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The "Lazy Execution of Components" Lesson is part of the full, Qwik for Instant-Loading Websites & Apps course featured in this preview video. Here's what you'd learn in this lesson:

Miško demonstrates how Qwik recognizes when component execution is required. If a component is not visible on the page, the JavaScript required by the component will not be loaded and executed until it is visible.

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Transcript from the "Lazy Execution of Components" Lesson

>> Can you clarify where the border between server and client code is? Are there any best practices around separating out the logic or is it a single file component recommended?
>> Yeah, so where are the borders? This is kind of the, let's see, let's go to the index file right here.

[00:00:21] So, this is, this page right here that we're looking at over here. [COUGH] So, the onget will for sure execute only on a server. There's no question about that because of the way it is. And we actually make sure that even if you try to import and refer to this file from somewhere else, the optimizer will prevent that from happening.

[00:00:43] So, you are guaranteed that onget will never get to the client because it's never gets to the client. The component on the other hand, this component can run both on the client and on a server. In this particular case, it runs only on a server, but part of it runs both on a server, on a client, for example, the filtering part and this input causes the component to initially run on a server when it's initially rendered.

[00:01:13] And then run again on the client when I start typing into the search box. So, it's a very kind of a mixed mode, right? So, I can't say that this component is purely server, or it's purely client. It starts its life on a server, but then it transitions to the client execution.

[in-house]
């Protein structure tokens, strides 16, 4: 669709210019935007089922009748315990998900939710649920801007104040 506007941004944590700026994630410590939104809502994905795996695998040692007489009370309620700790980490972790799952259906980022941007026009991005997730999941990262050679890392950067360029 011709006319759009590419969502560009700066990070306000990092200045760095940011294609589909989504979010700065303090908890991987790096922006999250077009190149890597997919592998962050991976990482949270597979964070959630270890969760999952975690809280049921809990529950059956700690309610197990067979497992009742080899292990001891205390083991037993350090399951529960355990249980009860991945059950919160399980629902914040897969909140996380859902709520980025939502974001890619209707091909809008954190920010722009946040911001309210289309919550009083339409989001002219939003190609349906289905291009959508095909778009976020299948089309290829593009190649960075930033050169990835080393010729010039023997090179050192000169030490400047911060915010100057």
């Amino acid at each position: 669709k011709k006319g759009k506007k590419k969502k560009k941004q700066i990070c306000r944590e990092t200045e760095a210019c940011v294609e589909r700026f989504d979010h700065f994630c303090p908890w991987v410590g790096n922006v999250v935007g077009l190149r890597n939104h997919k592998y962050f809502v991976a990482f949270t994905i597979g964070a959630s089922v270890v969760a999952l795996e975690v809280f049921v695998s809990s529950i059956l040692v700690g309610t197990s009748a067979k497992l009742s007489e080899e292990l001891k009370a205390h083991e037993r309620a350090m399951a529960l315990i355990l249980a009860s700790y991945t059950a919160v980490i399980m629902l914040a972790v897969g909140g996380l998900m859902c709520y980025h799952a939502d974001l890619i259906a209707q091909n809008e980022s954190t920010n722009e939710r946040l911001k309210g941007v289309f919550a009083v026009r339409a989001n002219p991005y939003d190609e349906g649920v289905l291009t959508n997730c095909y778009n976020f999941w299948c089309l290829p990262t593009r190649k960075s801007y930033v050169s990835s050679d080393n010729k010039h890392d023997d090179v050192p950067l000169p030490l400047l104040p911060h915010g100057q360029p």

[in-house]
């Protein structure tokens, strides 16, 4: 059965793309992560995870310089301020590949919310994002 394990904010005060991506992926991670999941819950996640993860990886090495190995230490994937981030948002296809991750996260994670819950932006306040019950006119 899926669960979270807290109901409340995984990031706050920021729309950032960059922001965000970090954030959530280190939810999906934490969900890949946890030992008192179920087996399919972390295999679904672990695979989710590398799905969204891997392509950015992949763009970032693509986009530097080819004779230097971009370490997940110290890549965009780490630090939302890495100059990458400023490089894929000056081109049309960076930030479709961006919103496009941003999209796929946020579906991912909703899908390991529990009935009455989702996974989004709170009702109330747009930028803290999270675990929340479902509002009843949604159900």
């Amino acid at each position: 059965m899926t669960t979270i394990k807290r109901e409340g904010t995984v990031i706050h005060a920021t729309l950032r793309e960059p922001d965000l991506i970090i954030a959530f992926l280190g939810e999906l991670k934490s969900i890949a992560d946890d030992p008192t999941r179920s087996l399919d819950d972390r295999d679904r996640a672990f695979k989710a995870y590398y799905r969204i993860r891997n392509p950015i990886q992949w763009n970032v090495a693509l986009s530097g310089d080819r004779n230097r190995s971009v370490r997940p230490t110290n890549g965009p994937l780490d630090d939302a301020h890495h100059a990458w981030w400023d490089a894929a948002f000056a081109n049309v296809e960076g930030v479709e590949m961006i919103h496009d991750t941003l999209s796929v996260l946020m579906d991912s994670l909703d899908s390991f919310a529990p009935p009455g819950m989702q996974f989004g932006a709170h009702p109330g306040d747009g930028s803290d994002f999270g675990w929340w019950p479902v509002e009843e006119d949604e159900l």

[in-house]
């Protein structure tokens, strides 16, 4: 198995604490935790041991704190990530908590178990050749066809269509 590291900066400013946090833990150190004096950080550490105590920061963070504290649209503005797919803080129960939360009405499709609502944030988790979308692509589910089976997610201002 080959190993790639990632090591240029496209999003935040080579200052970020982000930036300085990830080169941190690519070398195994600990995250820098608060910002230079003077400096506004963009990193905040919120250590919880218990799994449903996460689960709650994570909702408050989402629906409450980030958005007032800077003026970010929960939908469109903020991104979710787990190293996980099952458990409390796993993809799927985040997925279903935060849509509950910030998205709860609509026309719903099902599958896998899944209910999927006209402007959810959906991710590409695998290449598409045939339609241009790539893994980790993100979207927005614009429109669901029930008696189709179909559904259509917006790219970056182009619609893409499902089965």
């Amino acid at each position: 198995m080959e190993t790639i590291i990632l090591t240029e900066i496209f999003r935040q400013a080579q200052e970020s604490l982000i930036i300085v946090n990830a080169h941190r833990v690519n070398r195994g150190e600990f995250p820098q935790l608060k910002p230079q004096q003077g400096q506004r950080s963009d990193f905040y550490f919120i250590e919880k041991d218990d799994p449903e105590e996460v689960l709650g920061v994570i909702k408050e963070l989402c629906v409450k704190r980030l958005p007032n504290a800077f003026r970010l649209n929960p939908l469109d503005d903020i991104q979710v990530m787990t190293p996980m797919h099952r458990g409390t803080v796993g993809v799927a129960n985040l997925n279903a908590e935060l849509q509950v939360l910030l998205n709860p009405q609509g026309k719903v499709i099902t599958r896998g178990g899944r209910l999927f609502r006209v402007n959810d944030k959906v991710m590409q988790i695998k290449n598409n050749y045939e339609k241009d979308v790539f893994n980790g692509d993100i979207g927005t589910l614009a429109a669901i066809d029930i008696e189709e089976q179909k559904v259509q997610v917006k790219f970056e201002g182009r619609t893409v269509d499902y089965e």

[00:01:31] And so, by the way, let's show you something. Let's go to Layout. And just for fun, in the Layout, it says made by us. And so let's print out, let's say, timestamp that value. So, we have to create a const timestamp. Timestamp is use signal and start with empty think and then say use client effect.

[00:02:15] And then we want to do that but we want to do this function update. And then we want to say set interval every one second, and of course, initially we have to do update as well. Okay, so timestamp value equals. Okay, I need this. Timestamp, molly, why are you complaining?

[00:02:45] Timestamp is a signal, yeah?
>> You no longer have to access stuff.
>> Sorry, I imported timestamp that was not what I wanted, and it's okay, I did not put the same casing. There we go, okay. So, now you can see that there is a clock here on the bottom that updates, so maybe instead of two string, what is it?

[00:03:14] There's a shorter version to it. It's two ISO string. Is it to locale, what is it? localeTimestream, let's do that.
>> Here we go. That sounds good. And I'm just going to wrap it in div because why not? There we go. So, now we have a time over there that updates every one second, right?

[00:03:46] So, now this component. This code right here, has to download it eagerly all the time, right? And so if I go to the network tab and I show just the JavaScript, no matter how I refresh, I immediately have that code showing up because, well, you said that you wanted to update every one second, and so I have no choice but doing this.

[00:04:10] But let me show you something else, which I think is let me zoom this in. I like this level and refresh all because it's a top level component, okay, that's not going to work sorry let me refractor this slightly to make it work so the problem is this whole component is always visible, and so I am going to make a new component here.

[00:04:32] Export const clock equals, okay? And I'm going to move all this code here. Here and then return div. Turn this bit right here. And I am going to put the clock here. So, I just refactor to a separate component and you can see that still works as before.

[00:05:07] But now something strange will happen, when I zoom in and I refresh the page, no JavaScript. Scroll it down, JavaScript shows up. And I find this fascinating because I wasn't trying to do that, it's just how the system works. Like what's happening here is that when you have used client effect normally the answer is, well, when should this run?